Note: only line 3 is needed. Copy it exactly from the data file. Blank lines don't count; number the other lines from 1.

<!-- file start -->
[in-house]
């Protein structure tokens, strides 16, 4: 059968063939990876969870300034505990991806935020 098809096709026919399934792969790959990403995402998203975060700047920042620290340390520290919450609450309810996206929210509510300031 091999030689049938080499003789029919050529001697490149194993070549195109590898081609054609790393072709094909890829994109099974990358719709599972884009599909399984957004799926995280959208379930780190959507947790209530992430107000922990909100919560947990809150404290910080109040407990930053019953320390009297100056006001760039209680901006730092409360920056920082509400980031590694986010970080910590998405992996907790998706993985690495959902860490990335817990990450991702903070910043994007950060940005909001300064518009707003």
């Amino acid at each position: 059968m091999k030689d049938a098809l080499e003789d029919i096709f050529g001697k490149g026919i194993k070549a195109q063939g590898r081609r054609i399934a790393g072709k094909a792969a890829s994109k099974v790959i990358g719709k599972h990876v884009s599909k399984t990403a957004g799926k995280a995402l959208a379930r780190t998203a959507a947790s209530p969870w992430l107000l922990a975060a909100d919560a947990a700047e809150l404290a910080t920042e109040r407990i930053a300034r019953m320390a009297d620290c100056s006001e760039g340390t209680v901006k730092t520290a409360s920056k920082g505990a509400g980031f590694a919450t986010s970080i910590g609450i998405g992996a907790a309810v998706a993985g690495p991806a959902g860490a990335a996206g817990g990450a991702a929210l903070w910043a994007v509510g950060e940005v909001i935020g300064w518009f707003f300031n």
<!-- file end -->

């Amino acid at each position: 059968m091999k030689d049938a098809l080499e003789d029919i096709f050529g001697k490149g026919i194993k070549a195109q063939g590898r081609r054609i399934a790393g072709k094909a792969a890829s994109k099974v790959i990358g719709k599972h990876v884009s599909k399984t990403a957004g799926k995280a995402l959208a379930r780190t998203a959507a947790s209530p969870w992430l107000l922990a975060a909100d919560a947990a700047e809150l404290a910080t920042e109040r407990i930053a300034r019953m320390a009297d620290c100056s006001e760039g340390t209680v901006k730092t520290a409360s920056k920082g505990a509400g980031f590694a919450t986010s970080i910590g609450i998405g992996a907790a309810v998706a993985g690495p991806a959902g860490a990335a996206g817990g990450a991702a929210l903070w910043a994007v509510g950060e940005v909001i935020g300064w518009f707003f300031n």